Troy versus Athens. Serb versus Croat. Mother versus daughter. Some conflicts just have an eternal ring to them. But when the dust finally settles on civilization I suspect mothers and daughters will still be wrestling with the possibility that they have TOO much in common with each other.
"Divine Secrets of the Ya-Ya Sisterhood" is happy to open this can of worms in a smart and successful adaptation of Rebecca Wells bestselling novel. In one corner is Sidda Walker, played by Sandra Bullock, a recently engaged Manhattan playwright. In the other is her mother, Vivi Walker, played by Ellen Burstyn, a Louisiana matron and something of a dramatist in her own right. When a Time magazine profile of Sidda comes out and she reads her recollections of a troubled upbringing in print, the horrified Sidda can see the writing on the wall. Or more accurately, the phone on the table that is about to ring with her hurt and outraged mother on the other end. In a hilarious sequence of escalating snippiness, the two women cut each other out of their lives.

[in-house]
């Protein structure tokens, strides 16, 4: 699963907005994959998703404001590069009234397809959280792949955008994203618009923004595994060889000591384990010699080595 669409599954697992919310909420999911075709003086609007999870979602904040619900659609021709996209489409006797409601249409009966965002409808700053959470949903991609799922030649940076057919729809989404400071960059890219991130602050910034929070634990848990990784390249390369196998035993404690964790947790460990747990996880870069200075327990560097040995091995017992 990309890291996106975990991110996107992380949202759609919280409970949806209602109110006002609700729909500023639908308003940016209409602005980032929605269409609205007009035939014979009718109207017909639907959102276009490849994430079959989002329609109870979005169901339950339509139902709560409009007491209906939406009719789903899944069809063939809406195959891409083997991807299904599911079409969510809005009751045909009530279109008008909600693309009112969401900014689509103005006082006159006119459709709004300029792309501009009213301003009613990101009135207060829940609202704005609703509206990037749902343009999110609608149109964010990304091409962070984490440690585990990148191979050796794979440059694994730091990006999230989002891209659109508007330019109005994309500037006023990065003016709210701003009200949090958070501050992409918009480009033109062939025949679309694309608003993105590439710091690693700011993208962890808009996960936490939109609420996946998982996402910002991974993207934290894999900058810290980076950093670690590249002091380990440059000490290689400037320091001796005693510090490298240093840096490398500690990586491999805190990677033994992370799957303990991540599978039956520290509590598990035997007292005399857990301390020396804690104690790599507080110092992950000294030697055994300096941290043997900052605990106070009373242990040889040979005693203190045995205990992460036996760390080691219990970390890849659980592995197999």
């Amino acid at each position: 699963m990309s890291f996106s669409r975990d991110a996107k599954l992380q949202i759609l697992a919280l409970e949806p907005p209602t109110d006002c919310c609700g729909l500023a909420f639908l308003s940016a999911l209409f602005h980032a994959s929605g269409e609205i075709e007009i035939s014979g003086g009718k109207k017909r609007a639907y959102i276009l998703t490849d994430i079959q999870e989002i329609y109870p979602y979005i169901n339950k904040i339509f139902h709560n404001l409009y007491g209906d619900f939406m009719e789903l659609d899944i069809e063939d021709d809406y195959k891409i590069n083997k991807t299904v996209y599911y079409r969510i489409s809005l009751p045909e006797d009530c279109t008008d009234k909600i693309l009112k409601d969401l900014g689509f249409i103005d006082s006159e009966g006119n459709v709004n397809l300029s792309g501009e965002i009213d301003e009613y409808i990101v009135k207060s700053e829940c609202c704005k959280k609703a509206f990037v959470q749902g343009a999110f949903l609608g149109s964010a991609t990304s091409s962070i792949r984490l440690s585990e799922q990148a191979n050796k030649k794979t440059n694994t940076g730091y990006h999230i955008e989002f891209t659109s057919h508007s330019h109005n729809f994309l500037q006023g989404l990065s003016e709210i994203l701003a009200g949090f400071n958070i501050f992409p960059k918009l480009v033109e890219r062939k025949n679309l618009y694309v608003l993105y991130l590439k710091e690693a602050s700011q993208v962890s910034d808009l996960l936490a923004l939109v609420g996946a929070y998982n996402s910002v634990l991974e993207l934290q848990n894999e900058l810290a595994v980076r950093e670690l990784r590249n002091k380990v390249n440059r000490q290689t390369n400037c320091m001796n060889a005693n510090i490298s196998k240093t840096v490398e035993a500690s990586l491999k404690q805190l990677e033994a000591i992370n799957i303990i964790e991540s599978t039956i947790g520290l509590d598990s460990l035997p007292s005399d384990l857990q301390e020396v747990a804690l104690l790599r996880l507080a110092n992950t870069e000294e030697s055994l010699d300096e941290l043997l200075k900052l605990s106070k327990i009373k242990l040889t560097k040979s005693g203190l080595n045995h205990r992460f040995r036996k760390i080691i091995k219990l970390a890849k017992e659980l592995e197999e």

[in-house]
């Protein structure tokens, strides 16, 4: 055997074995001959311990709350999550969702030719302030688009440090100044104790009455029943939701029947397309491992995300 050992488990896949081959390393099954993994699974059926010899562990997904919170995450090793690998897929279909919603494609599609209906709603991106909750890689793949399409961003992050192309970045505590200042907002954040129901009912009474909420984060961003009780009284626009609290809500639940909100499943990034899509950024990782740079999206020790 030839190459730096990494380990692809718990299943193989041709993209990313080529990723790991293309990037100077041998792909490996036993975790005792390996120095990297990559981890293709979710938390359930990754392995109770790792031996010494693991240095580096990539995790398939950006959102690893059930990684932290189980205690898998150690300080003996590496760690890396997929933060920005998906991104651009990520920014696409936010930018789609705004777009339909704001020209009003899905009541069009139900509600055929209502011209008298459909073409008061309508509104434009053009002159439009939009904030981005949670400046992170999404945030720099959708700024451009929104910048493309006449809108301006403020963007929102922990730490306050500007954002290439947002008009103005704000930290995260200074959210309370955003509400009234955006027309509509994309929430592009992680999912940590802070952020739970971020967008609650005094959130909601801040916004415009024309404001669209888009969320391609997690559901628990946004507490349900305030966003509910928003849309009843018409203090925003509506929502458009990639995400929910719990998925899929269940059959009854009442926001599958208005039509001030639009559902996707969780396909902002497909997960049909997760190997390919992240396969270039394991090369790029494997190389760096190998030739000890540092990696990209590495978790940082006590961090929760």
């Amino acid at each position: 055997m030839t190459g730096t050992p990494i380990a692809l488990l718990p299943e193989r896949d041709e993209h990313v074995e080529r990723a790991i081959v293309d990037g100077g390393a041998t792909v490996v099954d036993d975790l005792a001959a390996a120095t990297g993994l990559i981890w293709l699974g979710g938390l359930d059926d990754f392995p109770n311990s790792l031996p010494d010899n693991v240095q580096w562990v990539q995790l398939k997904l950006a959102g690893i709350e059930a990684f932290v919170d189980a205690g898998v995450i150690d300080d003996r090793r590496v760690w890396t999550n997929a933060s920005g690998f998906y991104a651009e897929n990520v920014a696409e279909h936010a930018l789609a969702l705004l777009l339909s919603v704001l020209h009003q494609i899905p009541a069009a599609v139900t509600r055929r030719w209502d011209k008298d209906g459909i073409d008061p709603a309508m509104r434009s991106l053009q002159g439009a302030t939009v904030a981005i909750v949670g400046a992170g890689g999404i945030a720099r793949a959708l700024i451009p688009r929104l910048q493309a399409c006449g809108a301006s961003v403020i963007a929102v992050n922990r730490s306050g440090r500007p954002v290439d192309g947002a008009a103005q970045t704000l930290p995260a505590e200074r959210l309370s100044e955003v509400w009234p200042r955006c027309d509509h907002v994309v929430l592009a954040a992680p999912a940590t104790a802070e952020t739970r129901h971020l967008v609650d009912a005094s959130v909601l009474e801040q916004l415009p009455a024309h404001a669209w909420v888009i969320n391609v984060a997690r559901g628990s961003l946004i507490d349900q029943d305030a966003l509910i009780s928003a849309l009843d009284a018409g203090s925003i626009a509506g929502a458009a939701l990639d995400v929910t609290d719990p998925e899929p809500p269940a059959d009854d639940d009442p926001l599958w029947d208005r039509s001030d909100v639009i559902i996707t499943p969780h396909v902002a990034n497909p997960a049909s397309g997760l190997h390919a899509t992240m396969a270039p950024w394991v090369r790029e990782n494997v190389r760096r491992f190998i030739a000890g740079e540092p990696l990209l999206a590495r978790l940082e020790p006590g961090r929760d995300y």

This is a troubling disturbance in the force for the Ya-Ya Sisterhood, an ancient order made up of Vivi and her three best friends since childhood, played with unfettered glee by Maggie Smith, Shirley Knight and Fionnula Flanagan. Unbeknownst to Vivi, the rest of the Sisterhood shows up at Sidda's door in New York seeking to arbitrate a reconciliation. Failing that, they drug her with a horse tranquilizer and drag her back to Louisiana for a gently administered reeducation program in which long held secrets are revealed and Sidda slowly comes to understand the source of her mother's private suffering.
Screenwriter Callie Khouri makes her directing debut with "Divine Secrets of the Ya-Ya Sisterhood" and nimbly handles the daunting array of colorful characters, multi-generational storylines, frequent flashbacks and Deep South cliches. Khouri moves things along briskly when efficiency is called for and pauses thoughtfully when we least expect it, including a long scene where Ashley Judd, playing the younger Vivi, stares silently at herself in the mirror of a motel room after running away from her family. If there's a criticism it's that even people like myself who didn't read the book can sense when the film is skimming over good material in the rush to wrap things up under two hours.
And other people like myself - namely men - might be wondering if a film so vested in the female bonding experience offers anything for them. I suggest approaching the film the way James Garner does his role as the husband and father of the quarreling mother and daughter.....don't fight it, keep your mouth shut and watch from the sidelines with great amusement.
© 2002 - Casey McCabe - Air Date: 6/5/02
Divine Secrets of the Ya-Ya Sisterhood
US - 2002